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Effect of Nebivolol on the Blood Flow in Hearts of Adults With High Blood Pressure and Abnormal Filling of Heart

Information source: Icahn School of Medicine at Mount Sinai
ClinicalTrials.gov processed this data on August 23, 2015
Link to the current ClinicalTrials.gov record.

Condition(s) targeted: Hypertension; Left Ventricular Diastolic Dysfunction

Intervention: Nebivolol (Drug)

Phase: Phase 4

Status: Recruiting

Sponsored by: Icahn School of Medicine at Mount Sinai

Official(s) and/or principal investigator(s):
Partho Sengupta, MD, Principal Investigator, Affiliation: Icahn School of Medicine at Mount Sinai

Overall contact:
Zaid H Sabe Eleish, Phone: 212-659-8847, Email: zaid.sabe-eleish@mountsinai.org


To investigate whether treatment with Nebivolol in subjects with high blood pressure and abnormal filling of left ventricle (LVDD) improves exercise time by improving Left Ventricular deformation and filling.

Clinical Details

Official title: Effects of Nebivolol on Left Ventricular and Left Atrial Morphodynamics in Adults With Hypertension and Isolated Diastolic Dysfunction

Study design: Endpoint Classification: Efficacy Study, Intervention Model: Single Group Assignment, Masking: Open Label, Primary Purpose: Treatment

Primary outcome: Improvement in exercise tolerance

Secondary outcome:

E velocity indexed to e' (E/e' ratio) of the left ventricle

Untwist rate of the left ventricle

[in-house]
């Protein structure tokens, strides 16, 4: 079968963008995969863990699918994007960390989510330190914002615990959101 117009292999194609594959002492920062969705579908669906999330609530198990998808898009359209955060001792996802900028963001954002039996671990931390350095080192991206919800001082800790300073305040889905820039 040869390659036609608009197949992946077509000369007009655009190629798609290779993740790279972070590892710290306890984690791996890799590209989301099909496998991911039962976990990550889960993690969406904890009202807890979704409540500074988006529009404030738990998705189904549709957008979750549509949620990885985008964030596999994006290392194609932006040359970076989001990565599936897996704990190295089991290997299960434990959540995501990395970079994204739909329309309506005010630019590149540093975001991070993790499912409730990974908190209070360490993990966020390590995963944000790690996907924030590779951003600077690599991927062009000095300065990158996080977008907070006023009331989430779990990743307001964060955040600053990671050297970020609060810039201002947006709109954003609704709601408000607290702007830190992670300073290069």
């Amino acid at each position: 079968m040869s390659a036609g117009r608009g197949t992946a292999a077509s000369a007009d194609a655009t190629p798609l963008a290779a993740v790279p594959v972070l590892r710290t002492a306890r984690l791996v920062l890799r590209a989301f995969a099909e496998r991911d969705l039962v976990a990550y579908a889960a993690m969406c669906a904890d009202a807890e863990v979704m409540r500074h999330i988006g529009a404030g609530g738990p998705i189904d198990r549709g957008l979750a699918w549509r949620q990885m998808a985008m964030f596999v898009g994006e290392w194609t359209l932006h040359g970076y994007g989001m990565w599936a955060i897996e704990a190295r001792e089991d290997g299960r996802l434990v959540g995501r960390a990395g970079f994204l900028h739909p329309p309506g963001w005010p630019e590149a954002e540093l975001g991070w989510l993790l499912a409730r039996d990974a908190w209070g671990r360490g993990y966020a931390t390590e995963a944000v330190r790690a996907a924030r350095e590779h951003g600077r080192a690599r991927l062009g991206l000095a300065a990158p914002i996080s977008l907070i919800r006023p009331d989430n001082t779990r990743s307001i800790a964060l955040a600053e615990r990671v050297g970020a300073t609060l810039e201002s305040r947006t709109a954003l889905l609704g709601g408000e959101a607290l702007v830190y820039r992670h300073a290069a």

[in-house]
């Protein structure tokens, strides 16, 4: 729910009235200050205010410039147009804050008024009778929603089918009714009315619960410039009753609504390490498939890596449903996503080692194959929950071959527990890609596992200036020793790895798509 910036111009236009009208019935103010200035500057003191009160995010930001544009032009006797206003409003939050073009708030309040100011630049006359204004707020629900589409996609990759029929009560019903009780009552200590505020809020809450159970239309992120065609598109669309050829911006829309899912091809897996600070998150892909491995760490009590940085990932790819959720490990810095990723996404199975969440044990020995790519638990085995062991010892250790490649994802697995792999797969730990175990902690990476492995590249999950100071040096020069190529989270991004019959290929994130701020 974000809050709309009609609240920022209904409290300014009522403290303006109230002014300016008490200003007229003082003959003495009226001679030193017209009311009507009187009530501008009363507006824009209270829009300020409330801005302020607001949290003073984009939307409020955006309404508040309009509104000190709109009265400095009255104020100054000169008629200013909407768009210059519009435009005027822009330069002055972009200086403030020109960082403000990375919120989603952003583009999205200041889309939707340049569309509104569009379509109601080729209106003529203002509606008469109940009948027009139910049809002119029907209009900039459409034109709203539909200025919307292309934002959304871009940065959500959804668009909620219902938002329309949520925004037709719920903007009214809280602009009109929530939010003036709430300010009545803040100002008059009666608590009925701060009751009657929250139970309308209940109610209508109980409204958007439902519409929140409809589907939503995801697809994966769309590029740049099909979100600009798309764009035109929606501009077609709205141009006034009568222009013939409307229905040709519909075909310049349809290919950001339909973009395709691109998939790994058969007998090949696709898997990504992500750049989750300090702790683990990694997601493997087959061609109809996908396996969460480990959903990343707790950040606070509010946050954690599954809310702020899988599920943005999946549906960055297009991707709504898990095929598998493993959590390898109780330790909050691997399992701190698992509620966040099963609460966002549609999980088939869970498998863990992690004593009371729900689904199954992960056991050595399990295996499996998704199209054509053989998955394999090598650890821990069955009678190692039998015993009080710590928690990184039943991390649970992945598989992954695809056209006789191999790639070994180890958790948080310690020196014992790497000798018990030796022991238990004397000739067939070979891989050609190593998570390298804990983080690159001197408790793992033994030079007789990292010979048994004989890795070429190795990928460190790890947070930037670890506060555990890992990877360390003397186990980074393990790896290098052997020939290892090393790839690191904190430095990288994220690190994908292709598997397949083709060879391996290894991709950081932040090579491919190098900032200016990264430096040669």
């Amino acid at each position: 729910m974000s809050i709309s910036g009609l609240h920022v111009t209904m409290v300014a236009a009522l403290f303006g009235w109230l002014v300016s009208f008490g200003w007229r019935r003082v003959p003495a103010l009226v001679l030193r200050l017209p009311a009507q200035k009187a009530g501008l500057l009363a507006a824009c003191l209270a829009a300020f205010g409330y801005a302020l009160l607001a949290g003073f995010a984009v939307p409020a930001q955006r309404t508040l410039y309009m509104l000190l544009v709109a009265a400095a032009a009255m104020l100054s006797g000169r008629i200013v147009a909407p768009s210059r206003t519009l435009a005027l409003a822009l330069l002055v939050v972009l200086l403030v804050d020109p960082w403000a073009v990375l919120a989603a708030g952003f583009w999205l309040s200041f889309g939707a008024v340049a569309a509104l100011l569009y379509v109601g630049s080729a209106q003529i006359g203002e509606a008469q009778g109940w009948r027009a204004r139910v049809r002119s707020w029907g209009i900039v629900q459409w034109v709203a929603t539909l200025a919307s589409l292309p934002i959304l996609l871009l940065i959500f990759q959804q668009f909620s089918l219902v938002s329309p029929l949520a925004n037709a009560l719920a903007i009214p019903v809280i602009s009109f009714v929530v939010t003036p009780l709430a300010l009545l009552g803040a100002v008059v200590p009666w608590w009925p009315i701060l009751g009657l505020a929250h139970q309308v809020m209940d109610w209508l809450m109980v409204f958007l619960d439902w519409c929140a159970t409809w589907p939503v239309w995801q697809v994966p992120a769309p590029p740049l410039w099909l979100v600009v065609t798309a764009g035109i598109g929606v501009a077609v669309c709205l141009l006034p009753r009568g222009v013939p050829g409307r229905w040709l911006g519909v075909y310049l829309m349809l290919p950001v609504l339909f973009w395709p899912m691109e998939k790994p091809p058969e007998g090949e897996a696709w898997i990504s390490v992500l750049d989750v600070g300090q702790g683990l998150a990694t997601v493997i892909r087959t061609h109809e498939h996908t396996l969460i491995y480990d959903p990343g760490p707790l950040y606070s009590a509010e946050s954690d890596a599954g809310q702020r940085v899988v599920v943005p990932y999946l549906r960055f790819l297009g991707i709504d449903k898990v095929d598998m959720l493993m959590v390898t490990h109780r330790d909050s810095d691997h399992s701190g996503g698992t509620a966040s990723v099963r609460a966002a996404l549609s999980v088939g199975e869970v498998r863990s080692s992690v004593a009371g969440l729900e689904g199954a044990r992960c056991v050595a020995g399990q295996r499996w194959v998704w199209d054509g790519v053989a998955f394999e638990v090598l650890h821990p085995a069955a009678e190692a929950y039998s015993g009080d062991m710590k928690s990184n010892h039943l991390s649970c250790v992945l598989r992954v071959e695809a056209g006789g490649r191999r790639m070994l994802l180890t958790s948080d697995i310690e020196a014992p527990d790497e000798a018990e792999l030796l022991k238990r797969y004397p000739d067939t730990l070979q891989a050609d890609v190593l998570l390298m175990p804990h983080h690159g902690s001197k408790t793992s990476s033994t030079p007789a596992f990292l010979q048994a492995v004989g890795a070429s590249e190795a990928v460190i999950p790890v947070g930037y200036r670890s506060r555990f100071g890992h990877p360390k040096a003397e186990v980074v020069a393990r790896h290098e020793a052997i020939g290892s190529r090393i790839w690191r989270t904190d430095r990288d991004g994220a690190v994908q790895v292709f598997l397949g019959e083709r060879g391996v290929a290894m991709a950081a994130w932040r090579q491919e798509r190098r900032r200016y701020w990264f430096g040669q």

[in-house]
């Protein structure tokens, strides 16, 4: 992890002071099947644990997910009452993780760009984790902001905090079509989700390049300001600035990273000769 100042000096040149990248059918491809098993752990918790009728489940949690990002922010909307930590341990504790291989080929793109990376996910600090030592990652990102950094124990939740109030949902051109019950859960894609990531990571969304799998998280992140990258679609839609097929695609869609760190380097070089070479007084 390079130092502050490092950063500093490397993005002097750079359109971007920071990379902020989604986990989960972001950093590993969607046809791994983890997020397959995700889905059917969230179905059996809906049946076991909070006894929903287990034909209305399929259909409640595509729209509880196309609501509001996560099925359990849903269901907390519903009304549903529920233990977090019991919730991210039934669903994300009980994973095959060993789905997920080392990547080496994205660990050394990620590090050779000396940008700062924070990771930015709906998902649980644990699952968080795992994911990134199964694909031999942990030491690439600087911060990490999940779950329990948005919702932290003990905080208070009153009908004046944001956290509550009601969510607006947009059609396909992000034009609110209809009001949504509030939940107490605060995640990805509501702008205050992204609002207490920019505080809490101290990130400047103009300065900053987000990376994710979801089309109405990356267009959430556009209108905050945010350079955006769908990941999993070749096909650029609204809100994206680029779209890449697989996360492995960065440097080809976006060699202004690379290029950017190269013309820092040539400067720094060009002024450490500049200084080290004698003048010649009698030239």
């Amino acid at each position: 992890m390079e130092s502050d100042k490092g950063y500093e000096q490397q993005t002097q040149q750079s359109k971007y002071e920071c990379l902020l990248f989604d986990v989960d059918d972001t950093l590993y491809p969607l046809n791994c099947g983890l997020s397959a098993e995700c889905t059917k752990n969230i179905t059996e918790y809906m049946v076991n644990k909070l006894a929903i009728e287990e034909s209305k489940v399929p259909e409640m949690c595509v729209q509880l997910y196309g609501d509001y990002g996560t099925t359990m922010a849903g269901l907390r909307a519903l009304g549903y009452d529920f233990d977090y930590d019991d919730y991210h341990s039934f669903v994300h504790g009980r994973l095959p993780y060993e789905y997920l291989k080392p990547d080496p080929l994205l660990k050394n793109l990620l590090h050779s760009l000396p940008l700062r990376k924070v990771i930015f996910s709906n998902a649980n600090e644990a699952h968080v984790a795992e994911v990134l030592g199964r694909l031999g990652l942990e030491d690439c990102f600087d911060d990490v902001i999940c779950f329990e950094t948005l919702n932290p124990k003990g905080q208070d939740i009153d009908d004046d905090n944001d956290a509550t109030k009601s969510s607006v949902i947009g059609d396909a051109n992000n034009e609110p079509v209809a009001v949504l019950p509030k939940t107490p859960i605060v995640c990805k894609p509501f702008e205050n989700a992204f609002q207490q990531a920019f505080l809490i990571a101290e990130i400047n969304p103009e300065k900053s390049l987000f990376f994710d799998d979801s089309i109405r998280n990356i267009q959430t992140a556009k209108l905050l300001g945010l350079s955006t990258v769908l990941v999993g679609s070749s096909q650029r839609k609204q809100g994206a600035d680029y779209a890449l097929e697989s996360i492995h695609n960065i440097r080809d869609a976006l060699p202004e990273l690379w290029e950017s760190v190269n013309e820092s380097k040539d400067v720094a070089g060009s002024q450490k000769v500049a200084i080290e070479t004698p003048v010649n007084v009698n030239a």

Detailed description: Background: The left ventricle (LV) ejects blood with a wringing motion, where the LV apex rotates counterclockwise and the base rotates in clockwise directions respectively. Rapid untwisting and recoil of LV during isovolumic relaxation and early diastole releases energy stored in ejection for LV suction and rapid early diastolic restoration. The LV geometry and its rotational mechanics also give rise to intracavitary blood flow rotation resulting into LV intracavitary vortex ring formation. LV torsion and vortex ring formation confer morphodynamic advantages that gain importance as blood flow velocities, heart rate and rates of change of momentum increase with exertion for improving LV efficiency. We have recently characterized the significance of LV twist mechanics and vortex ring formation in human hearts using novel high resolution speckle and contrast particle tracking echocardiography. Although data on a favorable effect of nebivolol on exercise capacity and LV diastolic filling exists, the changes in left ventricular (LV) rotational mechanics and blood flow vortex ring formation that may explain the potential hemodynamic benefits seen with nebivolol have not been previously characterized. Aims: In patients with hypertension and left ventricular diastolic dysfunction (LVDD) treatment with nebivolol for 6 months improves exercise time by enhancing: 1. LV deformation, torsion and untwisting mechanics 2. LA-to-LV blood flow transport and characteristics of intra-cavitary vortex formation 3. LA reservoir and booster pump function and LA-LV interaction during the conduit phase Hypotheses: Treatment with nebivolol in subjects with hypertension and LVDD improves exercise time by improving LV deformation and diastolic filling. As diastole shortens with the tachycardia associated with exercise, the contribution of untwist becomes relatively more important to LV suction and filling. Nebivolol improves LV diastolic filling primarily by enhancing LV untwisting and the rheological efficiency of blood flow transport through vortex formation in early diastole. Significance: Patients with LVDD are asymptomatic at rest and often but become markedly symptomatic with exertion. This pilot study will provide data for the first time for correlating the improvement in exercise capacity seen with the use of nebivolol with the changes in LV relaxation, torsional mechanics, LV vortex formation and LA-LV transport functions. The preliminary data will be essential for understanding the underlying pathophysiological mechanisms through which nebivolol improves exercise hemodynamics besides providing data for development of subsequent larger randomized multicentric trials.